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February 10, 2017


I thought about editing this to put "the" in front of "Super Bowl," but I think I like the way it reads as is for some reason.

Super Bowl good. Definite article not necessary.

Great timing, BTW. I just finished reading this. Presidency hard!

From hsh's link: the transition from overseeing a family business to running the country has been tough on him

Poor baby! Someone should stick a pacifier in his mouth, then maybe he'd at least stfu for a while. Oh no, wait, they'd have to tie up his hands or hide his phone, too.

(Sorry, I'm not as good at invective as some people. And as creative as the invective has been, I don't think there's anything really worthy of the walking disaster that is now in the WH.)

And since it's an open thread -- not that what I'm about to say is a change of subject anyhow -- if anyone thinks Kellyanne Conway didn't know exactly what she was doing when she plugged Ivanka's brand, I have a sacred mountain to sell you.

Also this from the link:
"Trump has privately expressed disbelief over the ability of judges, bureaucrats or lawmakers to delay — or even stop — him from filling positions and implementing policies."

Welcome to the real world. Which everybody (except, apparently, Trump) knew worked like this.

But isn't it great how being a "successful businessman" (accepting that "successful" for the same of discussion) makes one uniquely qualified to be President and run the government the way it should be run? And could so easily be run all the time, if only we didn't have people who aren't businessmen in charge.

This was good, too:
"he has also sought refuge from the pressures of the presidency, frequently calling up old friends and sounding them out about golf."

No doubt all those people who carried on about how Obama was spending too much time playing golf instead of doing his job will speak up again....

I think Trump really, really enjoyed running for president. He had a target-rich environment in which to do his insult-comic schtick and enough people around the country to provide favorable audiences to yuck it up with him no matter where he went.

Unfortunately for him, running for president and being president are two very different things. You can get away with being an ignoramus while doing the former. It becomes a problem while doing the latter.

I truly wonder how long he can keep it up, or if there really is a chance that he'll somehow adapt.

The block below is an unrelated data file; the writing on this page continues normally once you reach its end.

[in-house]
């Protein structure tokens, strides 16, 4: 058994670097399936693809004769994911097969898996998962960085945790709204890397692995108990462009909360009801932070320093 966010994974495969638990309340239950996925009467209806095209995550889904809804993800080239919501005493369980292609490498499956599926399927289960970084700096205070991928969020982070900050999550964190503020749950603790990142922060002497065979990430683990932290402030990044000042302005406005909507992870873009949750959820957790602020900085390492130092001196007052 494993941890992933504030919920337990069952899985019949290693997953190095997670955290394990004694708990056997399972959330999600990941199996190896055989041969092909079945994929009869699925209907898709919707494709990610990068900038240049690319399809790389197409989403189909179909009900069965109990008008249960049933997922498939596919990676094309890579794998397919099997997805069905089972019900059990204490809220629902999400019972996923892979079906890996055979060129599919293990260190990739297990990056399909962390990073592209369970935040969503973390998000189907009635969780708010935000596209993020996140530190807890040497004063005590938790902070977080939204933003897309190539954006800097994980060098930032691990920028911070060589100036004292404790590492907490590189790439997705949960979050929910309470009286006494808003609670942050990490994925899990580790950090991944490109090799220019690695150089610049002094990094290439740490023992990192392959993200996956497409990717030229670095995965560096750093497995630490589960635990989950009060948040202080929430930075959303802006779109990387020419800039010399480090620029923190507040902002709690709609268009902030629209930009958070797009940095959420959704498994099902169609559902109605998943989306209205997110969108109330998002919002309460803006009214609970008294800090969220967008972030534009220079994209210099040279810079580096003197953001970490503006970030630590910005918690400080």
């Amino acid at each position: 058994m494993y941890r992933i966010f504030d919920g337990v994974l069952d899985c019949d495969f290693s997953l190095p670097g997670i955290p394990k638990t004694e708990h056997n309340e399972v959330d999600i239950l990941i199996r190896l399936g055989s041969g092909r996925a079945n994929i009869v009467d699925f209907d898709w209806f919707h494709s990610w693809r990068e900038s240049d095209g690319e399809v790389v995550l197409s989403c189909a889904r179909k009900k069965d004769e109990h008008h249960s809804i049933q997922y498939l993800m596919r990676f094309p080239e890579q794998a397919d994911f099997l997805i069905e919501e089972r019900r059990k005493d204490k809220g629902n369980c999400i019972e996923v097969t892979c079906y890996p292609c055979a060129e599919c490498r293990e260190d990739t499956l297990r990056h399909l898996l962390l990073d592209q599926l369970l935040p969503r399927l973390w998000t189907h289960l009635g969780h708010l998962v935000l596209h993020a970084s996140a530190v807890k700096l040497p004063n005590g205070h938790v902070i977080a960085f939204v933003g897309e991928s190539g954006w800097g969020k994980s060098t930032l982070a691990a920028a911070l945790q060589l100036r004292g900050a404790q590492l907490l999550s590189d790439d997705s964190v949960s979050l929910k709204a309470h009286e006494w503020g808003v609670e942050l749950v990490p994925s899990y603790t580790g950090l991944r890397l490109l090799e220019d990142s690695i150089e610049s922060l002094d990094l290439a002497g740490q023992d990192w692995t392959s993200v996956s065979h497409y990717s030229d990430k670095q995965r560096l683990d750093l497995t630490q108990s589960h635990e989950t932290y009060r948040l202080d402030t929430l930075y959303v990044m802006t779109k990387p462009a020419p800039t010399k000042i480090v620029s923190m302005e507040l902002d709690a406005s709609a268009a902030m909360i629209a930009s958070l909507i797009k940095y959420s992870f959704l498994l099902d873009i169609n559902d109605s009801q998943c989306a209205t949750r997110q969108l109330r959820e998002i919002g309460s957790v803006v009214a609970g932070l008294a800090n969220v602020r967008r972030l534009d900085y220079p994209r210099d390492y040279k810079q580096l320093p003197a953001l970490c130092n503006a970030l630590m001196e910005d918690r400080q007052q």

I never read this when Trump was still running. It's a wonderful piece, and probably even more interesting now than then

Great pic at the top of that Politico story, hairshirt.
Surely not the WH official photographer ?

I wonder if Trump's reluctance to sell his ownership in his business is in part because he doesn't think he'll be President for very long.

I wonder if Trump's reluctance to sell his ownership in his business is in part because he doesn't think he'll be President for very long.

Or maybe he knows no one would give him a nickel for it......

". Oh no, wait, they'd have to tie up his hands or hide his phone, too"

Just swaddle him.

I read that New Yorker piece months ago, too, Nigel. I just finished reading the entire thing again. Thanks, even though it left me feeling a little sad (or something like sad, but that I don't have a better word for).

Just swaddle him.


Ah, you "never" read this when Trump was still running. Since I failed to pick up that one word in your comment, please ignore the "too" in mine.

I got nothing.

I'm toying with asking my Trump-supporting friends if these last 3 weeks have felt especially long to them, as they have for me, even if for different reasons. I can imagine they feel worn down by all the "unfair" attacks by the media, Democrats in congress, and liberal protesters.

Maybe some of them are even surprised at what a sh1t-show it is and are disappointed in Trump's performance so far. Who knows? They can't all be totally out to lunch, right?

Black v. White wealth gap.

Two-parent black families have a lower median net worth than white single parents ($16,000 vs. $35,800); black Americans younger than 55 who work full time have an only slightly higher median net worth than whites who work part time ($10,800 vs. $9,200). They also note research showing that black families tend to spend less than whites in similar income brackets, so thrift doesn't appear to be the issue.

Trigger warning - reference is made to TNC's article on reparations.

Do you really think Flynn will be indited for anything? Indited by who? Now that the Relubicans run everything who remains to do any inditing when a Repubican breaks the law?

If it's for conduct before he became the NSA it's a possibility - that way Trump could claim it doesn't matter because it was before he had any real government responsibilities.

Similarly, if it's proven to Trump that Flynn has been lying to the former as well as, e.g., VP Pence and others, Flynn might be given the boot and then indicted.

But who really knows, no one knows what Trump cares about other than "winning" and hating on non-Russian foreigners, ISTM.

One other thing that we know Trump cares about: appearances. If people don't "look the part" (or "act the part"), whether they can do the job is, apparently, irrelevant.

One other thing that we know Trump cares about: appearances.

So... explain Bannon.


Doctor Science, russell and others touched on that topic in the Bannon post.

I don't think it's loyalty on Trump's part, rather a sense that Bannon is both an asset and a threat. On the one hand, Bannon as strategist was instrumental in establishing Trump's presidency, on the other I'm sure Trump is aware of Bannon's downside. When it comes to protecting his own interest, Donald Trump is no slouch.

Bannon's sleazy appearance is probably a protection for him -- after all (Trump might say to himself), Bannon himself could never really displace Trump, just look at him.